sit around the house watching Springer and eating government
cheese sandwiches, you will suffer.
There is no welfare system on Survivor. For the tribe to survive
it needs the work of its members, and the members work out of
the need for self preservation. Each one wants to out-survive
the others. They do that by keeping the others belly's full with
food, providing shelter so the beds stay dry or keeping the
bonfire burning to keep everyone warm. While each is trying to
butter their own bread, the tribe's well being is reliant on
this self survival instinct. The strongest tribe will
inevitably be the one who has the most members who understand
this concept. This is libertarianism at it's core: I survive by
helping you survive.
The Freedom to Hate
Unlike television shows such as Friends or Frasier,
you are free to hate a cast member and continue to enjoy the
show. You can root for their demise. This season I am rooting
for the elimination of Kimmi, the vegetarian bartender (and to a
lesser degree the out of work actress, Jerri, because I half
expect her to describe herself as a 'character' as illustrated
in the Rudy example above). Last week's episode involved the
hunting of a pig with nothing but a knife (now that was
impressive), and Kimmi started crying and had to go and 'take a
Much like the way our society should be, Survivor has no room
for an emotional cripple. There is no therapy on the island (OK,
I know it's not an island this time), or any 12 step programs to
help you with your 'emotional well-being.' It's about
integrating yourself within the societal structure. Kimmi is
failing. She hasn't provided any value to the tribe or
particularly charmed anyone and as a result, she will not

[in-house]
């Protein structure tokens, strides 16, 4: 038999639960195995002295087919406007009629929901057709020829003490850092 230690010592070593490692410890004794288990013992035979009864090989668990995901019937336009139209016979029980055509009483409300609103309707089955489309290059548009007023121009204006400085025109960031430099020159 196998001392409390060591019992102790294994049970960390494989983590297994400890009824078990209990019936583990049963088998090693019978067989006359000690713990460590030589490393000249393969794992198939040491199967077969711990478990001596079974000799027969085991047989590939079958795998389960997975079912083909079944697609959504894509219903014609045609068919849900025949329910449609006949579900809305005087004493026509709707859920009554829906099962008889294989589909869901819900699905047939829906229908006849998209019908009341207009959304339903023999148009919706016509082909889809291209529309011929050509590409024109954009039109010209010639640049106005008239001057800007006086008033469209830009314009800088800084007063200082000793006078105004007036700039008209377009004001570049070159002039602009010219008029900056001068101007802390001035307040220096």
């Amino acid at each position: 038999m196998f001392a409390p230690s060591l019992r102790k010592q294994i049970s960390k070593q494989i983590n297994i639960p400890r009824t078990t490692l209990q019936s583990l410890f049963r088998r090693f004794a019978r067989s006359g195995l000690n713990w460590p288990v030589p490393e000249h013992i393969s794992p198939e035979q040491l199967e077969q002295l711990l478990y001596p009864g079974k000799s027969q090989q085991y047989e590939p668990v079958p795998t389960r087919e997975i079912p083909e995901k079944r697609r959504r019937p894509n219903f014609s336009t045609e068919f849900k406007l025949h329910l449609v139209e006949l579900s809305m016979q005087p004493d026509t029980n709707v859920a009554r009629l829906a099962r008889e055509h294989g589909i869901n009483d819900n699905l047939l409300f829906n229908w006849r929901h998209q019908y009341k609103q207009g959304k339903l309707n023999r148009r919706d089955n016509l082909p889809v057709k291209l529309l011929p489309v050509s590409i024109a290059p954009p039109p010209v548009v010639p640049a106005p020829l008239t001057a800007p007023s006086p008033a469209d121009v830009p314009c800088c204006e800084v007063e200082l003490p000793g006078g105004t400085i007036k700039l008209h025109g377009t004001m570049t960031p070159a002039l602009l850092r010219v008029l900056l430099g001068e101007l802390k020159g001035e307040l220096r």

survive. I don't have anything against vegetarians (I married
one), I just don't like people who enter into a situation and
act as if everyone should respect her wishes because she is
"special." Her wishes mean squat to everyone else,
it's put up or shut up. I will root for her elimination this
week. She can then return to New York and be treated as
"special" as she demands to be by the same people who
would respect the wishes of NAMBLA members if given the chance.
Expect the Unexpected
Unlike the rest of television during sweeps month, Survivor
doesn't require any one to become pregnant, discover their own
homosexuality, or any other run of the mill storyline to keep
you interested. Each and every episode provides you with
insights to the scheming and planning going on between the
contestants, but not enough that you can accurately predict how
it is all going to play out. Every episode keeps you guessing.
I wish there were more shows like Survivor on television. Any
programming which allows me to simultaneously watch the screen
and have to think through the events as they happen is worth an
hour a week. It's a mystery with no predictable ending.
So, yes I watch Survivor. It represents life as I see it. It is
without celebrity appeal and without a story line. Events are
unscripted and the characters are people I actually believe in.
People struggling to survive one more day, with a hope to break
through and come out on top. I watch Survivor because I think,
on some level, we are all Survivors, each one of us struggling
and hoping to come out on top.
That and I want to figure out who is going to sleep with whom.